Thu, 01 Dec 2022

UN Renews Human Rights Mission in Venezuela

Voice of America
08 Oct 2022, 06:07 GMT+10

GENEVA/CARACAS - The United Nations Human Rights Council on Friday renewed the mandate of its fact-finding mission in Venezuela, an initiative that Caracas has criticized as an aggressive tool for interfering in domestic matters.

The renewal of the mandate, created in 2019 to assess alleged human rights violations committed in Venezuela since 2014, was approved by 19 votes to 5 against and 23 abstentions during a Council session in Geneva. The mission's work will continue for another two years.

Those opposed were Cuba, Bolivia, China, Eritrea and Venezuela itself, whose representative to the Council, Ambassador Hector Constant Rosales, dubbed the resolution 'hostile.'

FILE - Venezuelan President Nicolas Maduro speaks during a news conference in Caracas, Dec. 8, 2020. FILE - Venezuelan President Nicolas Maduro speaks during a news conference in Caracas, Dec. 8, 2020.

In September, the third report of the International Independent Fact-Finding Mission for Venezuela (FFM) found that state intelligence agencies under the helm of President Nicolas Maduro had suppressed the opposition through arbitrary detentions and torture that amounted to crimes against humanity.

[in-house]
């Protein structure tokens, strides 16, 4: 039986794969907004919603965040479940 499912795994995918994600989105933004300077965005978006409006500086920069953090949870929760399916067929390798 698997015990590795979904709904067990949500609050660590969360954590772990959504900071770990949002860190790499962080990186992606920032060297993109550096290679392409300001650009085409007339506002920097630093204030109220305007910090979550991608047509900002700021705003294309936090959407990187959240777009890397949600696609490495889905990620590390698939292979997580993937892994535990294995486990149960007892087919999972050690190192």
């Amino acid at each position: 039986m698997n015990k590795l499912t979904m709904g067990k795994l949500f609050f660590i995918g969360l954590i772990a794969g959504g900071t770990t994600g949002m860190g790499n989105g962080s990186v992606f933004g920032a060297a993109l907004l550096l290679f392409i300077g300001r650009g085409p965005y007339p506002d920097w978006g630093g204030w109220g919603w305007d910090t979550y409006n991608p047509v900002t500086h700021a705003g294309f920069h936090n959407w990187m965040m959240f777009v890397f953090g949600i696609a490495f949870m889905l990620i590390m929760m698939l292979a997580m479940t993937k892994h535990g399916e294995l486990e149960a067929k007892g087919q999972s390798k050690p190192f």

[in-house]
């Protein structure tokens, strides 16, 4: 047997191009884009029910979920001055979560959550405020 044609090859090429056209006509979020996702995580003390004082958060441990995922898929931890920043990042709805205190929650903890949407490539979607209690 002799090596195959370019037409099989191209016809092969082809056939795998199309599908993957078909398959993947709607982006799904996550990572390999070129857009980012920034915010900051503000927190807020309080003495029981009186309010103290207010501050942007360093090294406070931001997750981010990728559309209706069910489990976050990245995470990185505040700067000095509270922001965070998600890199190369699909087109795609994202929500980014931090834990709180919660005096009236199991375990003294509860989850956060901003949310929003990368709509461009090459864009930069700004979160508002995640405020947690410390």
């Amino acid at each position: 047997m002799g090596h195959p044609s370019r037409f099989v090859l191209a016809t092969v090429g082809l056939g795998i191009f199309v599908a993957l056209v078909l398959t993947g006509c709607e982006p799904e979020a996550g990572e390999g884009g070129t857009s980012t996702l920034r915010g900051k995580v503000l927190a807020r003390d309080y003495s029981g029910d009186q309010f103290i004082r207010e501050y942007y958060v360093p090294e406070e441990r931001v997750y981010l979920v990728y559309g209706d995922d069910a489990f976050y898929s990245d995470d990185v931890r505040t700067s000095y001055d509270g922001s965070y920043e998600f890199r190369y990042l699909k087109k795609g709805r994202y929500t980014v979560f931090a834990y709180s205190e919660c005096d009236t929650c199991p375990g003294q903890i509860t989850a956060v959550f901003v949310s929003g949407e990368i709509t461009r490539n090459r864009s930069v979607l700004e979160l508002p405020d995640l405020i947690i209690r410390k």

The intelligence agencies 'made use of sexual and gender-based violence to torture and humiliate their detainees' since at least 2014 and 'the violations and crimes ... continue to this day,' the report said.

The Venezuelan government said the accusations in the report were 'false and unfounded.'

'Through a false report, without the slightest methodological basis or direct contact with the real situation of the country, they intend to keep attacking Venezuelan institutions,' the government said in a statement in September after the report was released.

Venezuela is a 'democratic and social state, based on the rule of law and justice, which is committed to the promotion, respect and protection of human rights,' the government added.

Human rights groups welcomed the FFM's extension.

The renewal was a 'sign of support for the countless victims of grave human rights violations that have been, and continue to be, committed in the country,' Amnesty's Americas Director Erika Guevara Rosas said on Twitter.

Human Rights Watch called the FFM's extension 'extremely important' and said it plays 'an early warning role in the lead up to the 2024 presidential elections.'

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